Winning The War on Weeds
Now there’s warm weather and suddenly, it’s dandelion season. They are blooming their yellow heads off, bind weed is winding its way around the garden and thistle, mallow and other weeds are soon to follow.
Here are 6 things to help you fight the war on weeds:
#1 – Fertilizer needs to be in your arsenal. According to researchers at CSU, weeds thrive even better in lawns that are not fertilized. A healthy lawn wards off weeds and part of building a healthy lawn is with proper fertilization.
#2 – Drying out weeds won’t help you kill them. Again according to CSU, drought-stressed weeds may look like they are about to die-but they aren’t. The healthier the weeds, the easier they are to control because healthy weeds have a better uptake when weed-killing products are applied.
#3 – Know your weed before you pull it. If the numbers are manageable, many weeds can simply be dug out with a dandelion digger, a hoe or similar tool. Get out all the root or it will grow back. With other weeds like bind weed and thistle you will be less successful pulling them because their roots grow deep. Pulling these weeds also activates their regenerative root systems to start more growth. Pull just one weed and you’ll trigger more to show up in its place.
#4 – When you apply a weed treatment, know its limitations. There are two critical distinctions with weed-zapping products.
• Selective products are effective because they select traits they work on like “broadleaf weeds.” These products are effective on dandelions (broad leaves) in the lawn because they deal with the dandelions without harming the grass (thin blades/leaves).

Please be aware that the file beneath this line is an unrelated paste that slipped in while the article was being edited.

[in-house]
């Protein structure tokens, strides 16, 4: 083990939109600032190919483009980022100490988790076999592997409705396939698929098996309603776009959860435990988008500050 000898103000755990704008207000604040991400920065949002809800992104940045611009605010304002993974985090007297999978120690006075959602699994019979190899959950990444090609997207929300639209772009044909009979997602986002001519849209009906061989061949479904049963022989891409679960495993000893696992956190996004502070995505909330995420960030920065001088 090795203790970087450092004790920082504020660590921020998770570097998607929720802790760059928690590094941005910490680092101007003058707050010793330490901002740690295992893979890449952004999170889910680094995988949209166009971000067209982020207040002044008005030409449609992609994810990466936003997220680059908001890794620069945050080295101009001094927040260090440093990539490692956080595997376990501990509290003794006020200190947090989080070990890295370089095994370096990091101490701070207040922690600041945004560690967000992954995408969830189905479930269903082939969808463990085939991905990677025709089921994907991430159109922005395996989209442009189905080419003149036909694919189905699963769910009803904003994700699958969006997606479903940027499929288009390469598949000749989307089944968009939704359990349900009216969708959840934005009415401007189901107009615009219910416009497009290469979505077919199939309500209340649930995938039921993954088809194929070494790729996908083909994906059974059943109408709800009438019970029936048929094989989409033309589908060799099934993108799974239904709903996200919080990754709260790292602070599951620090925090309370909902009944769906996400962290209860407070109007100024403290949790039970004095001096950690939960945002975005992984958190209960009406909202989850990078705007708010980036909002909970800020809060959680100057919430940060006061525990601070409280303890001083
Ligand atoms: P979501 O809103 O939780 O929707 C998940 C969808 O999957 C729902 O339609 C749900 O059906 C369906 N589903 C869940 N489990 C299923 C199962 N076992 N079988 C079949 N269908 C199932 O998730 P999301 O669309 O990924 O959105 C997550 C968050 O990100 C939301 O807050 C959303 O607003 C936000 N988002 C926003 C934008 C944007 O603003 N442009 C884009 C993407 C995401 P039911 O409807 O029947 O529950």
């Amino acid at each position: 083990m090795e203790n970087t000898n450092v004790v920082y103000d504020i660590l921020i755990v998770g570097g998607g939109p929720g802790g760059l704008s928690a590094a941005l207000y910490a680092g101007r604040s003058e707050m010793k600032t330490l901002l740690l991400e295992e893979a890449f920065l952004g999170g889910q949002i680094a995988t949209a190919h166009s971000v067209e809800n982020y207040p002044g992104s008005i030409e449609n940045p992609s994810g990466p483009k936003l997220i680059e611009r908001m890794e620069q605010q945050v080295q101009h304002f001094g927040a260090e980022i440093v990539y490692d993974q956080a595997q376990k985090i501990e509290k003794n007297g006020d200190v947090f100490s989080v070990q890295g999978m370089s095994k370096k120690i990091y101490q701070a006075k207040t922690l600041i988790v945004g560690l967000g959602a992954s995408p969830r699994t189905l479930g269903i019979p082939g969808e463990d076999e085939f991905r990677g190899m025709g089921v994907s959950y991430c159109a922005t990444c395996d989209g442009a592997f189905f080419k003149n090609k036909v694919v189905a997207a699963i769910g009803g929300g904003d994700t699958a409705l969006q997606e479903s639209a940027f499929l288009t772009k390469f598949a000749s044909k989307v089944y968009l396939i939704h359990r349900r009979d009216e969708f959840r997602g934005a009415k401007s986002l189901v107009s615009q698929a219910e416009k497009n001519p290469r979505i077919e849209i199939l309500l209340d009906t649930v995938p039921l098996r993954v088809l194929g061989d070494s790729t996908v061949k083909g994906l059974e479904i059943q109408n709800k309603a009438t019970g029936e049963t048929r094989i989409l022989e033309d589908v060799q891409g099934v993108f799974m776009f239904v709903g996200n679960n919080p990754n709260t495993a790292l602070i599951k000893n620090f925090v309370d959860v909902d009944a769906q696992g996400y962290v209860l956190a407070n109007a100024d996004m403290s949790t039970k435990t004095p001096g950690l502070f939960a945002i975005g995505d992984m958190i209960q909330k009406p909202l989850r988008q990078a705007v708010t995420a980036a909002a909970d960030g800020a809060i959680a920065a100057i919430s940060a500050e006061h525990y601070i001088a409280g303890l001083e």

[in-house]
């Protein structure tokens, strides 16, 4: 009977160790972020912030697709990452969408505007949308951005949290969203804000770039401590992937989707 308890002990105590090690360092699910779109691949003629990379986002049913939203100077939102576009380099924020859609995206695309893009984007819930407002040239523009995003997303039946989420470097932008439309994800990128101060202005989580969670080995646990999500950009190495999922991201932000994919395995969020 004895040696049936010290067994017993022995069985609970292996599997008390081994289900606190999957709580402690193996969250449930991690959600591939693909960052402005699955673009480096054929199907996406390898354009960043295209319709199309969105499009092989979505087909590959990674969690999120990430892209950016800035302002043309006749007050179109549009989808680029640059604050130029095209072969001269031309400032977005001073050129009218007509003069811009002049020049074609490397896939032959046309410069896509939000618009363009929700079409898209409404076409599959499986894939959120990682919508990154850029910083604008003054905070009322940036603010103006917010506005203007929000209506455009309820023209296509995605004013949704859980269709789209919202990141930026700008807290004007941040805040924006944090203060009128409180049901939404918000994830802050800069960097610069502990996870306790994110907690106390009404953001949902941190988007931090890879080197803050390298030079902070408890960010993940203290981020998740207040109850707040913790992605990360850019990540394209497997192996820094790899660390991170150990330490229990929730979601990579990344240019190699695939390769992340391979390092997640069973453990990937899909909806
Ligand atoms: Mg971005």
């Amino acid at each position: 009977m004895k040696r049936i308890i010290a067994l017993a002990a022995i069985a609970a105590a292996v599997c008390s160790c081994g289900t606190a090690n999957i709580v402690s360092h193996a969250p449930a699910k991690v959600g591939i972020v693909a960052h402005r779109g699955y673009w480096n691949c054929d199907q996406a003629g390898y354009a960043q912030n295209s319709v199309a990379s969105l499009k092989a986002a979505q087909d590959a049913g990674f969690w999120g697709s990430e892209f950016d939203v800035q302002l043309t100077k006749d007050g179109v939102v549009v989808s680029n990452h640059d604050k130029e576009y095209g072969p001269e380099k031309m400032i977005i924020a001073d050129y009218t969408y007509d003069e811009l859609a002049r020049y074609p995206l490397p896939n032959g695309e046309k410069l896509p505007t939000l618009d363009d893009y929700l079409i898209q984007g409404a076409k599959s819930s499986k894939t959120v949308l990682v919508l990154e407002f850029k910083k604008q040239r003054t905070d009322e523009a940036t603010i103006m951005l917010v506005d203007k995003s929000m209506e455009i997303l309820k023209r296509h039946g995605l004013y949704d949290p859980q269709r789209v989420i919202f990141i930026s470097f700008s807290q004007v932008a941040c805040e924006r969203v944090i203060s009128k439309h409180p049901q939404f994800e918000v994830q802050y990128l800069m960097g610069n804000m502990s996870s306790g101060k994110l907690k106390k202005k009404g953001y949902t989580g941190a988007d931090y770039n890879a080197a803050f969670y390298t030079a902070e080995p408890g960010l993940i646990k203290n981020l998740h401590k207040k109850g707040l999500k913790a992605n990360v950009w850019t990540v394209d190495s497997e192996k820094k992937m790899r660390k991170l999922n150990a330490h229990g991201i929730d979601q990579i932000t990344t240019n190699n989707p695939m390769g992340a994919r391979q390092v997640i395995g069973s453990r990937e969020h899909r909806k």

• Non-selective products will zap any plant they contact. So if you use a common product like Roundup or one of the newer horticultural vinegars, you need to know that they will kill both the dandelion and the lawn if they are applied to weeds in the turf.
#5 – When using any product, follow the label. Find out what the product is good for and where it might do more harm than good. If you use a product that requires mixing with water, don’t assume more is better. According to USDA scientists who do testing, using more product is usually less effective than the recommended amount.
Is there a breeze? Whatever you might use, beware of it drifting even in a slight breeze. Many gardeners can tell you sad stories about spraying dandelions when the breeze drifted the product over to the daisies.
#6 – The best strategy in the weed war is always the offense. The more proactive you are, the better your success. A healthy lawn that is well maintained and properly watered will be its own best defense against turf weeds. The next step is to treat weeds early and effectively for the best control.
For early-season weeds like dandelion and mallow, removing or treating them before they develop and disburse seeds gives the best long-term control. Deal with weeds before they go to seed and produce a whole new crop of weeds.